Well, he's blown the one good chance he's had!

Discussion in 'Parent Emeritus' started by mtdenise, Sep 26, 2015.

  1. mtic

    mtic Member

    He’s blown what I think is his last chance. My son moved 6 hours away with a friend who really wanted to help him. This friend is the real deal, doesn’t do drugs, doesn’t drink, etc. Told my son if he broke the rules (no drugs) then he’d have to leave. They’ve only been there a couple months. My son found a job at a restaurant. Just got an email from the friend saying he found drug paraphernalia and marijuana in my son’s dresser. He did an at-home drug test and my son tested positive for marijuana and cocaine. What’s really crazy is that he denied doing drugs and was coming up with every excuse imaginable.

    His friend told him he has one week to leave, unless he admits he has issues and seeks help. I’m not holding my breath that my son will do that. I wasn’t surprised or shocked by this news. I’m deeply saddened for my son, but he’s 24 and has chosen this path. He’s now 6 hours away from everyone he knows. I have no idea where he’ll go and I really don’t care anymore. I’m so tired of my days being ruined by news of him. I truly hope he ends up in jail someday. Maybe he’ll get help and at least he’ll have a roof over his head and food. Am I a bad person for thinking that? I’m just sick and tired of it all. Think I’ll take the dogs for a walk to clear my head.
  2. mtic

    mtic Member

    Another email from the friend states that my son was very nonchalant about having to move out. His exact words were "I'll ask a friend if I can move in and drift from house to house." He doesn't care about anything in life. No goals, no aspirations.
  3. Lil

    Lil Well-Known Member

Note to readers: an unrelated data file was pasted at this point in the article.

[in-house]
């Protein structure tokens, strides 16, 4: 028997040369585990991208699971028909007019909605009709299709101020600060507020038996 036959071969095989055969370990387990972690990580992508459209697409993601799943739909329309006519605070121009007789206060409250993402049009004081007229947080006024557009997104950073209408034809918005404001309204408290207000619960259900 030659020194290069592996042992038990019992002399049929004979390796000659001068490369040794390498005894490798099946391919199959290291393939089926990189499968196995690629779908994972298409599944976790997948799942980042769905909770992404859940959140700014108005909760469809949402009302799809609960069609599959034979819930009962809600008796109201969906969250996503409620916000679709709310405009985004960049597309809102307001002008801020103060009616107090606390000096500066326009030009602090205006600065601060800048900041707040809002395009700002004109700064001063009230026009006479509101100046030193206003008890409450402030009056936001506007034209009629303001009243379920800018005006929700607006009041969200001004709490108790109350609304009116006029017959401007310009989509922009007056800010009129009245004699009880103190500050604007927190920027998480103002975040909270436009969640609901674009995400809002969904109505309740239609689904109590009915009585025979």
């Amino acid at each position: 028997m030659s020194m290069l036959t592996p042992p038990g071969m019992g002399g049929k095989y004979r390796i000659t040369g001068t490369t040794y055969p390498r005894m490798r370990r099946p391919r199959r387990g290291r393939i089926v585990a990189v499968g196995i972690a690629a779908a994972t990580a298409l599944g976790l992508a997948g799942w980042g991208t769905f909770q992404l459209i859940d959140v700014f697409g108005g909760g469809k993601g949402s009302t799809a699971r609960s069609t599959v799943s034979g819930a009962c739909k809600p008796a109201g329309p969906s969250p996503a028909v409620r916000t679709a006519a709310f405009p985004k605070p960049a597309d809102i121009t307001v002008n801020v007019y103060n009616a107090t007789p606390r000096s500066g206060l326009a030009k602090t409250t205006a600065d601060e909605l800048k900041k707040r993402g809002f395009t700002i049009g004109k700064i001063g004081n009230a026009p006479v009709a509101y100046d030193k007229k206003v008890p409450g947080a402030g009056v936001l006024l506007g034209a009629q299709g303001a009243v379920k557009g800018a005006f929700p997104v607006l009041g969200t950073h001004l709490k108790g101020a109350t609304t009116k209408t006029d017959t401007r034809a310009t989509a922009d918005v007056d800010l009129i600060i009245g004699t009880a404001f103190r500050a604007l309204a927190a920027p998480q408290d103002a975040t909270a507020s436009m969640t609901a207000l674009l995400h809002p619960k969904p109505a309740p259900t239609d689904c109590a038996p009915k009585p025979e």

I'm so sorry. I know what you mean about your day being ruined by news. It just makes me exhausted sometimes and I just want it to end. Mine is, at the moment, on yet another "last chance"...this is time with an aunt I totally didn't expect to help. She's going to call today and I just really don't want to know what's going on. I appreciate her trying, but it's really between them. We've already told her that if she kicks him out, so be it, not our problem.

    I hope your son finds his way. It amazes me how they just "drift".

    Hugs to you. This stuff is so hard.
  4. TerryJ2

    TerryJ2 Well-Known Member

    mtdenise, some of that not-caring attitude comes from the pot. :(
    Sometimes peers have more influence in these kinds of things. But it looks like your son will have to learn from going couch-to-couch as he says. I am so sorry. I picture my son going through this, too, within the next few mo's.
  5. mtic

    mtic Member

    Exactly! Every time his friend would call, text, or email, I knew it would never be good news. I actually had the thought that now that his friend is going to kick him out, I may not hear anything about him at all. My son has never been the sort to call or text me when he's in these situations. Ignorance will be bliss for me!

    Yes, I'm sure that's it. He's been this way for so long now...not caring about anything. Started with his appearance many years ago.
  6. New Leaf

    New Leaf Well-Known Member

    Hello mtdenise, welcome to this sight, it truly is a soft place to land, there are others who will share experiences with you that will help guide and strengthen your way. I am sorry for your troubles. I wish I had found this place years ago!